Heat 1 tbs of the oil in an ovenproof casserole dish and brown the meat on all sides. Add the butter to the pan, followed by the reserved onion, shallots and garlic, stir well. Sprinkle on the flour and stir to coat the meat. Add the reserved wine and the reserved herbs and stir well. Cover with a lid and cook for about two hours in the oven or on the stove top on a gentle simmer.

Meanwhile, heat the remaining olive oil in a frying pan and saute the bacon over a medium heat for a few minutes. Remove the bacon and set aside. Add the baby onions and brown well all over. Remove the onions, set aside and cook the mushrooms in the same pan for 2 minutes.

Towards the end of the 2 hours, add the bacon, onions and mushrooms to the casserole and return to the oven or stove top for a further 20 – 30 minutes.

*I tend to let my boeuf bourgignonne simmer for a bit longer, about 2 and a half to 3 hours for the first stage and then a further half hour to 40 minutes after you have added the bacon, onions and mushrooms.

Serve sprinkled with chopped parsley.

Serves 4

Note: If making this recipe in a slow cooker you may need to adjust the times accordingly. You could let the first stage go in the slow cooker while you are out and then add the bacon, onions and mushrooms when you get home.

If you do not have time to marinate the meat overnight in the wine, a couple of hours in the marinade will still yield good results.

Pasticcio ticks all the boxes: tasty, easy, versatile and cheap.

In Recipes on May 27, 2017 at 4:06 am

Pasticcio or Pastichio is an Italian dish that roughly translates as ‘pasta bake’. There is also a Greek version called Pastisio that is very similar but includes some Greek flavours in the meat sauce and egg yolks in the bechamel sauce. Whatever the origin of this dish is it has always been a favourite of mine. As a child my mother used to make it often using bolognese sauce, bechemal sauce, shell pasta or penne and lots of grated cheese. She also did another version with bolognese sauce and instead of bechemal she used quark, a tangy firm variety of cottage cheese that is of Eastern European origin. Both versions were then topped with grated cheese and baked in the oven until bubbling and golden brown.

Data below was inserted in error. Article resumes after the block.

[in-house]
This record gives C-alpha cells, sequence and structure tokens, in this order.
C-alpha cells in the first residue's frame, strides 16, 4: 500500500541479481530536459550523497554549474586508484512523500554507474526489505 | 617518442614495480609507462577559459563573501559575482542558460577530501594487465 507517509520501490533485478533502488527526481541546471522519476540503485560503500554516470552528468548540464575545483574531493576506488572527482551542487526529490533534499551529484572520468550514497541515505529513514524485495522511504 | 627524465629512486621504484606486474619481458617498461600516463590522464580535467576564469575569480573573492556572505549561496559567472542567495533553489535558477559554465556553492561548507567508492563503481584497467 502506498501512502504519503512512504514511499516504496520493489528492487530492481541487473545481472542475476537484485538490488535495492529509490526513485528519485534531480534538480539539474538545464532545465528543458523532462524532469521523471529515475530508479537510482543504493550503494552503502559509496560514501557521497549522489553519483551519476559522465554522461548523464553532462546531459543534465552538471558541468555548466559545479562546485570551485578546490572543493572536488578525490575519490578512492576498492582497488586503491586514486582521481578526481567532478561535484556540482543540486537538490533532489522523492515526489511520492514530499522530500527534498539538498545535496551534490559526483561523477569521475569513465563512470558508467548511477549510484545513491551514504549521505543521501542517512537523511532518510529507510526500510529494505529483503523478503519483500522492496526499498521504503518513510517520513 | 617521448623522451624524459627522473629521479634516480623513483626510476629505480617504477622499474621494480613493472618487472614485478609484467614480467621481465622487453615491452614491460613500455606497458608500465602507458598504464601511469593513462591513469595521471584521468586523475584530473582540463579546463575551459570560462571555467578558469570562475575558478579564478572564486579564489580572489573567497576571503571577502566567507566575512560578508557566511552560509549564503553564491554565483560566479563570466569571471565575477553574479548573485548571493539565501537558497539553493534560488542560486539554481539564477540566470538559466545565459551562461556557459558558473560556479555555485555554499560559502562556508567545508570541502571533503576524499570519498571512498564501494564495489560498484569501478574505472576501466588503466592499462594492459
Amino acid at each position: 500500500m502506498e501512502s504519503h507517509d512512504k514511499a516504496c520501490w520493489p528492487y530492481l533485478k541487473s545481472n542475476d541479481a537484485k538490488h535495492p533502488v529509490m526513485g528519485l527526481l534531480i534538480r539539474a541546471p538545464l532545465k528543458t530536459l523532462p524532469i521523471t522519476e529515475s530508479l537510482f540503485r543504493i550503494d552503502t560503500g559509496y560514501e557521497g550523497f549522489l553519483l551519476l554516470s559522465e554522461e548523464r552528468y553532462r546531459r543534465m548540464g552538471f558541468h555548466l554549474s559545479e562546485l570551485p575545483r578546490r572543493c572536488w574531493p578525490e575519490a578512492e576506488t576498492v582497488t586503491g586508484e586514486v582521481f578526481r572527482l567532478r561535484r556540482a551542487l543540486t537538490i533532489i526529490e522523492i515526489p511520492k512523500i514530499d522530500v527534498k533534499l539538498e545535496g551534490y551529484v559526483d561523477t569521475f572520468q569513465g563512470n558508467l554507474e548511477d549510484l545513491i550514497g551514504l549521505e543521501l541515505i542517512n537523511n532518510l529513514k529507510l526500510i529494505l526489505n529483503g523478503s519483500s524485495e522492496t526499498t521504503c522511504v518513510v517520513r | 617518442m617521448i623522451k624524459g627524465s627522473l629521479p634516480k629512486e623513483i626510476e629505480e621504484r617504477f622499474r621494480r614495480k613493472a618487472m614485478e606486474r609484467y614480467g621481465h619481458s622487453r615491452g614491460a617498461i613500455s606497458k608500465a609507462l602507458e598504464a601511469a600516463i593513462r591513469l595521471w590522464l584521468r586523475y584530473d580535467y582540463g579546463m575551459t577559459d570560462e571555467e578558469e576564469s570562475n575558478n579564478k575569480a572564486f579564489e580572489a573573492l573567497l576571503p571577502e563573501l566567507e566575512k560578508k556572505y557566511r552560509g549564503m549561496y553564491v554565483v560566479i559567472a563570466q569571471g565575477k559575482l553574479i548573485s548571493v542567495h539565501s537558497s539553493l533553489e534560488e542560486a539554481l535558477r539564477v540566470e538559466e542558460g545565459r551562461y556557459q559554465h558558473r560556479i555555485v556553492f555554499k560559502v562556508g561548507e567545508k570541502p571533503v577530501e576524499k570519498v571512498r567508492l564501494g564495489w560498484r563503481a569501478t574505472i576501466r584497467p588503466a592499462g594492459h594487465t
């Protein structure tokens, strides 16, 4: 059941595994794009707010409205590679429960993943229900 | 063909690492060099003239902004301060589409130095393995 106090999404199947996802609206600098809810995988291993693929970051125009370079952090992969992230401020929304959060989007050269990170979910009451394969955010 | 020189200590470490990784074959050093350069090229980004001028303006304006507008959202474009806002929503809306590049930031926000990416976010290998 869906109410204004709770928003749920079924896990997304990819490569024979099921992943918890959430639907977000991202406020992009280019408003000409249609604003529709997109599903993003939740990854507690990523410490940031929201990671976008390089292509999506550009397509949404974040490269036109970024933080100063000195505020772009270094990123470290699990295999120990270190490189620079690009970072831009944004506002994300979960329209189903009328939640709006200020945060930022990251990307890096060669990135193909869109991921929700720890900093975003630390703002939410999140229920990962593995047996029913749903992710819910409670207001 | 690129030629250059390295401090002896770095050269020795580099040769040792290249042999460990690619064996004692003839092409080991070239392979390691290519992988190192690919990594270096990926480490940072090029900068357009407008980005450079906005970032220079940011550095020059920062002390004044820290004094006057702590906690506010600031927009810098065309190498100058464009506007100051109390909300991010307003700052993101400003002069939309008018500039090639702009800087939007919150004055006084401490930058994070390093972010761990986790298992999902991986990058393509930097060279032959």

For my mother, I think pasticcio was a way of using up leftover bolognese sauce and even cold pasta if she had made a large amount. I use it in the same way, making a large batch of bolognese sauce, freezing half of it for future use and incorporating the other half into a pasta bake. I also make a variety of other pasta bakes that don’t use bolognese sauce. For a vegetarian version you can use roasted pumpkin, red capsicum and whole roasted garlic cloves, sauteed leek, chopped spinach and parsley. You just fold these ingredients through the cooked pasta with the bechamel sauce and the grated cheese in the same way you would if using the bolognese sauce, I then top with more grated cheese, breadcrumbs and herbs and bake in a moderate oven.

Bolognese Pasta Bake

18527745_710751995716390_2592186751028983384_n Pasta Bake 4

For the Bolognese Sauce:


750g veal and pork mince or lean beef mince (preferably Halal)

1 large brown onion (chopped)

1 large carrot (chopped)

2-3 stalks celery (chopped)

3-4 cloves garlic (finely chopped)

150g finely sliced button mushrooms (optional)

2 rashers chopped bacon (optional)

1-2 tbs tomato paste

1 x 400 g can Italian diced tomatoes

1 tsp dried basil

1 tsp dried oregano

1/2 tsp ground allspice

1/2 a cinnamon stick

2 fresh or dried bay leaves

olive oil

sea salt and freshly ground black pepper

1 tsp sugar (optional)

18581576_710201105771479_4506964414864886524_n Celery, carrot and onion


Heat a large cast iron casserole dish to medium heat. Add a little olive oil and brown the meat, breaking it up with a spoon as you fry. When browned, remove from the casserole and set aside. Add a little more oil and gently fry the celery, carrot and onion (mushrooms and bacon too, if using) until soft. Add the garlic, spices and dried herbs, fry for 30 seconds. Add the tomato paste and gently fry for a further 30 seconds, then add the diced tomatoes and gently fry for another minute. Add the meat back into the pot, bring to the boil and then reduce to a low simmer, Season with sea salt, freshly ground black pepper and sugar (if using). Cover with a lid and cook for 2-3 hours, stirring occasionally.

18486429_710201205771469_1655803027041746648_n Bolognese

For the Bechemal Sauce:


2-3 tbs plain flour

2-3 tbs butter

300 ml milk (or more if needed)

freshly grated nutmeg

1 bay leaf

sea salt and freshly ground black pepper


Melt butter in a saucepan.  Add flour and cook gently for a couple of mins to get rid of the floury taste, this is called a roux.  Gradually add the milk, stirring all the time, until all the milk is used up and you have a smooth sauce.  Add bay leaf, nutmeg and seasoning.  Set aside.

For the Pasticcio:


Bechamel sauce

1/2 of the Bolognese sauce

300-350g rigatoni or penne pasta (cooked)

300g grated tasty cheese (I also often use a combination of mozzarella and kefalogravieria)

2 tbs freshly grated Parmesan

2 tbs Panko breadcrumbs

1/2 tsp dried basil

1/2 tsp dried oregano


In a large bowl mix together the cooked pasta, 2/3 of the bechamel sauce, 2/3 of the grated cheese, 1tbs of the Parmesan and 1/2 of the bolognese sauce. Brush a baking dish with olive oil and tumble the mixture in. Smooth it out until even then top with the rest of the bolognese sauce, the remaining bechemal sauce and the rest of the grated cheese. In a small bowl combine the other 1tbs of Parmesan, the Panko breadcrumbs and the dried herbs. Sprinkle over the top and drizzle with a little olive oil and bake in a preheated moderate (175-180 degrees) oven for about 30-40 mins or until golden brown and bubbling.

Pasta Bake

Bubbling and golden pasticcio